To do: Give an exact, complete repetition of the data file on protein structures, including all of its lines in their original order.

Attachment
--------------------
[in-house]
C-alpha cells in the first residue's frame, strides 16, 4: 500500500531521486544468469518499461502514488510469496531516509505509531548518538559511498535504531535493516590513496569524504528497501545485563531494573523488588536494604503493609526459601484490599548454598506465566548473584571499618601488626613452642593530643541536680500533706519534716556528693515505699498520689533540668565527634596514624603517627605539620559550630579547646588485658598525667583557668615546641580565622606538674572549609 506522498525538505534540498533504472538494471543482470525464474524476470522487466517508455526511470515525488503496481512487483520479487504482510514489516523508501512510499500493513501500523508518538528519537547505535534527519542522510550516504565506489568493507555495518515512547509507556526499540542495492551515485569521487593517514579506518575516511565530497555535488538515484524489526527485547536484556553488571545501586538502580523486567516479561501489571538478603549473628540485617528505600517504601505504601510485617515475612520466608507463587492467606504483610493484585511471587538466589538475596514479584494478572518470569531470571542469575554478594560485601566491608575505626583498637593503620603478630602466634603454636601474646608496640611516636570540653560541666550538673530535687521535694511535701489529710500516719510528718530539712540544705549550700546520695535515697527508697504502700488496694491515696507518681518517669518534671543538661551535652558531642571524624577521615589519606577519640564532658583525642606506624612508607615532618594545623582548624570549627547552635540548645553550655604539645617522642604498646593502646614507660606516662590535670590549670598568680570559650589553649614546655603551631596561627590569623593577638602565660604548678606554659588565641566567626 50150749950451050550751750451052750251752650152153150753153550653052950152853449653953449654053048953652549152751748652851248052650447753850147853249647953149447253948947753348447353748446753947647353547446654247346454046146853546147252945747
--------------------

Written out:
[in-house]
C-alpha cells in the first residue's frame, strides 16, 4: 500500500531521486544468469518499461502514488510469496531516509505509531548518538559511498535504531535493516590513496569524504528497501545485563531494573523488588536494604503493609526459601484490599548454598506465566548473584571499618601488626613452642593530643541536680500533706519534716556528693515505699498520689533540668565527634596514624603517627605539620559550630579547646588485658598525667583557668615546641580565622606538674572549609 506522498525538505534540498533504472538494471543482470525464474524476470522487466517508455526511470515525488503496481512487483520479487504482510514489516523508501512510499500493513501500523508518538528519537547505535534527519542522510550516504565506489568493507555495518515512547509507556526499540542495492551515485569521487593517514579506518575516511565530497555535488538515484524489526527485547536484556553488571545501586538502580523486567516479561501489571538478603549473628540485617528505600517504601505504601510485617515475612520466608507463587492467606504483610493484585511471587538466589538475596514479584494478572518470569531470571542469575554478594560485601566491608575505626583498637593503620603478630602466634603454636601474646608496640611516636570540653560541666550538673530535687521535694511535701489529710500516719510528718530539712540544705549550700546520695535515697527508697504502700488496694491515696507518681518517669518534671543538661551535652558531642571524624577521615589519606577519640564532658583525642606506624612508607615532618594545623582548624570549627547552635540548645553550655604539645617522642604498646593502646614507660606516662590535670590549670598568680570559650589553649614546655603551631596561627590569623593577638602565660604548678606554659588565641566567626 50150749950451050550751750451052750251752650152153150753153550653052950152853449653953449654053048953652549152751748652851248052650447753850147853249647953149447253948947753348447353748446753947647353547446654247346454046146853546147252945747